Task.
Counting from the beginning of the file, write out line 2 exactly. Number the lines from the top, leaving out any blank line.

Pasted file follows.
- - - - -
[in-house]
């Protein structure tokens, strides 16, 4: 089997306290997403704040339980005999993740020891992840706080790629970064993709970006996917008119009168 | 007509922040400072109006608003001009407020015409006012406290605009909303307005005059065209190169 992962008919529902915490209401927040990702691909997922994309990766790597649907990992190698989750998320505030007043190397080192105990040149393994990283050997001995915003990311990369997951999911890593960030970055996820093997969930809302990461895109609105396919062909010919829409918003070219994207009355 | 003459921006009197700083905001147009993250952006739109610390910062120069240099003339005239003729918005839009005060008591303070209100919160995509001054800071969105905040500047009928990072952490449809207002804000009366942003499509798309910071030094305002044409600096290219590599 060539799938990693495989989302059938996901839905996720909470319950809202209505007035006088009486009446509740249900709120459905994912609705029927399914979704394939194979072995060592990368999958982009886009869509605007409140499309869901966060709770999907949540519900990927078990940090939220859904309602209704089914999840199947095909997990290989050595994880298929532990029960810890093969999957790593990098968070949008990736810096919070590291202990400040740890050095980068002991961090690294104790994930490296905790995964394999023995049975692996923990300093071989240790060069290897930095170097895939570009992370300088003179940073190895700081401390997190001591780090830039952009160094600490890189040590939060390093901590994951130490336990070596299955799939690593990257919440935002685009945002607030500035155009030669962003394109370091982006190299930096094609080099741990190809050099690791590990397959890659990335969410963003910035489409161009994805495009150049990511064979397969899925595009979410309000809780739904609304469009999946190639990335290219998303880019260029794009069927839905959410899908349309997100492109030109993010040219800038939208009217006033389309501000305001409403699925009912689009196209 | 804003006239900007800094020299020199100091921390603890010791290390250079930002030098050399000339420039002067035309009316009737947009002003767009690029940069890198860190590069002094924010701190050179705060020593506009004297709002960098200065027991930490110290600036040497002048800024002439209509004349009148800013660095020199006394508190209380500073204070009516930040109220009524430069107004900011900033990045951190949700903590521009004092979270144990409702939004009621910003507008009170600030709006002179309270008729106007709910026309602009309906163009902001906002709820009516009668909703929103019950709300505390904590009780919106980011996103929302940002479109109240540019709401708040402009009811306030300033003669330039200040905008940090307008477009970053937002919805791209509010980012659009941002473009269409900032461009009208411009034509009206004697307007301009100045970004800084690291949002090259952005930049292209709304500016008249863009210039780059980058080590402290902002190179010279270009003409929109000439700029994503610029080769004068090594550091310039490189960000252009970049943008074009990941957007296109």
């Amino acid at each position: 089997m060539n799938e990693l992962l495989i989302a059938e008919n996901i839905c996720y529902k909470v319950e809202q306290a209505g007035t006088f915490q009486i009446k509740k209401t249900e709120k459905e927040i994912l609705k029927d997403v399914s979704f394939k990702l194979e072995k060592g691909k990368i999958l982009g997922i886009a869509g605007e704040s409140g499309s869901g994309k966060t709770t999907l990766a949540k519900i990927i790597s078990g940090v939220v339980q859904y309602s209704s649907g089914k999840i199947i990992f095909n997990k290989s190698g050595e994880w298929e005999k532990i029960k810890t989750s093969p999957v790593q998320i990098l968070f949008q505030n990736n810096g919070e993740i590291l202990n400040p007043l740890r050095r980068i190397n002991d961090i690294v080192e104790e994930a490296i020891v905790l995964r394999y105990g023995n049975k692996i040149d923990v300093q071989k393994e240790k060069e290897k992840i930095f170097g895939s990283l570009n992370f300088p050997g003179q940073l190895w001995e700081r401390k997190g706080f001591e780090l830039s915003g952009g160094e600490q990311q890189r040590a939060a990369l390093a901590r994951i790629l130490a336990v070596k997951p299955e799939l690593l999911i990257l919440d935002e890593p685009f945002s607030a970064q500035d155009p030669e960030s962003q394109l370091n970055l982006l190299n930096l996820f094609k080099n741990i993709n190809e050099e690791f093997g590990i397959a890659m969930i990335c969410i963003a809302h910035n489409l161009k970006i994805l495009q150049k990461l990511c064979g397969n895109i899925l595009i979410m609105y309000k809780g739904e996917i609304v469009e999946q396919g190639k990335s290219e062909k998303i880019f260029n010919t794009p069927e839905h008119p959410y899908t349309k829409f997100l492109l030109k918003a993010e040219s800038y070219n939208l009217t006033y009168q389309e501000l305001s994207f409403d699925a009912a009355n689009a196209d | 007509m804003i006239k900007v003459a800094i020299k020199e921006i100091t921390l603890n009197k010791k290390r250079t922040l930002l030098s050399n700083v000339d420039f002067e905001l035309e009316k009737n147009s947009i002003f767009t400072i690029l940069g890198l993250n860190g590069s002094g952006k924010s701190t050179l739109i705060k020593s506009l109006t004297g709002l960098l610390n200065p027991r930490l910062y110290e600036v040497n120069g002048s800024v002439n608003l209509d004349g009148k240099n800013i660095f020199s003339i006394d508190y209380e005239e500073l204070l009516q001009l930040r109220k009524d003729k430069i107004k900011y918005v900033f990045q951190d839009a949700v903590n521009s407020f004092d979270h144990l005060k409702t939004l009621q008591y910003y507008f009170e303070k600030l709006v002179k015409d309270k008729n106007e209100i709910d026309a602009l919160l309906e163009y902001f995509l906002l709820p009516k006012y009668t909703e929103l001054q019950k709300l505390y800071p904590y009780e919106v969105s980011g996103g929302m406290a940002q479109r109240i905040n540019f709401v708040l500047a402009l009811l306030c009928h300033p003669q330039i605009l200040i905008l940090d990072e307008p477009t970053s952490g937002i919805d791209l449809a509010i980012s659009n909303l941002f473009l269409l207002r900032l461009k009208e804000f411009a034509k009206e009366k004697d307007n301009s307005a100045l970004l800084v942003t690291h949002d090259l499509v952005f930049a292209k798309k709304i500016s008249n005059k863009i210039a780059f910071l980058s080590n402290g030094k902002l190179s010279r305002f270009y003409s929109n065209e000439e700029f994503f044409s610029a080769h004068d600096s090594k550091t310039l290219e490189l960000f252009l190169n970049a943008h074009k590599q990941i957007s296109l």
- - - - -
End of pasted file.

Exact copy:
């Protein structure tokens, strides 16, 4: 089997306290997403704040339980005999993740020891992840706080790629970064993709970006996917008119009168 | 007509922040400072109006608003001009407020015409006012406290605009909303307005005059065209190169 992962008919529902915490209401927040990702691909997922994309990766790597649907990992190698989750998320505030007043190397080192105990040149393994990283050997001995915003990311990369997951999911890593960030970055996820093997969930809302990461895109609105396919062909010919829409918003070219994207009355 | 003459921006009197700083905001147009993250952006739109610390910062120069240099003339005239003729918005839009005060008591303070209100919160995509001054800071969105905040500047009928990072952490449809207002804000009366942003499509798309910071030094305002044409600096290219590599 060539799938990693495989989302059938996901839905996720909470319950809202209505007035006088009486009446509740249900709120459905994912609705029927399914979704394939194979072995060592990368999958982009886009869509605007409140499309869901966060709770999907949540519900990927078990940090939220859904309602209704089914999840199947095909997990290989050595994880298929532990029960810890093969999957790593990098968070949008990736810096919070590291202990400040740890050095980068002991961090690294104790994930490296905790995964394999023995049975692996923990300093071989240790060069290897930095170097895939570009992370300088003179940073190895700081401390997190001591780090830039952009160094600490890189040590939060390093901590994951130490336990070596299955799939690593990257919440935002685009945002607030500035155009030669962003394109370091982006190299930096094609080099741990190809050099690791590990397959890659990335969410963003910035489409161009994805495009150049990511064979397969899925595009979410309000809780739904609304469009999946190639990335290219998303880019260029794009069927839905959410899908349309997100492109030109993010040219800038939208009217006033389309501000305001409403699925009912689009196209 | 804003006239900007800094020299020199100091921390603890010791290390250079930002030098050399000339420039002067035309009316009737947009002003767009690029940069890198860190590069002094924010701190050179705060020593506009004297709002960098200065027991930490110290600036040497002048800024002439209509004349009148800013660095020199006394508190209380500073204070009516930040109220009524430069107004900011900033990045951190949700903590521009004092979270144990409702939004009621910003507008009170600030709006002179309270008729106007709910026309602009309906163009902001906002709820009516009668909703929103019950709300505390904590009780919106980011996103929302940002479109109240540019709401708040402009009811306030300033003669330039200040905008940090307008477009970053937002919805791209509010980012659009941002473009269409900032461009009208411009034509009206004697307007301009100045970004800084690291949002090259952005930049292209709304500016008249863009210039780059980058080590402290902002190179010279270009003409929109000439700029994503610029080769004068090594550091310039490189960000252009970049943008074009990941957007296109």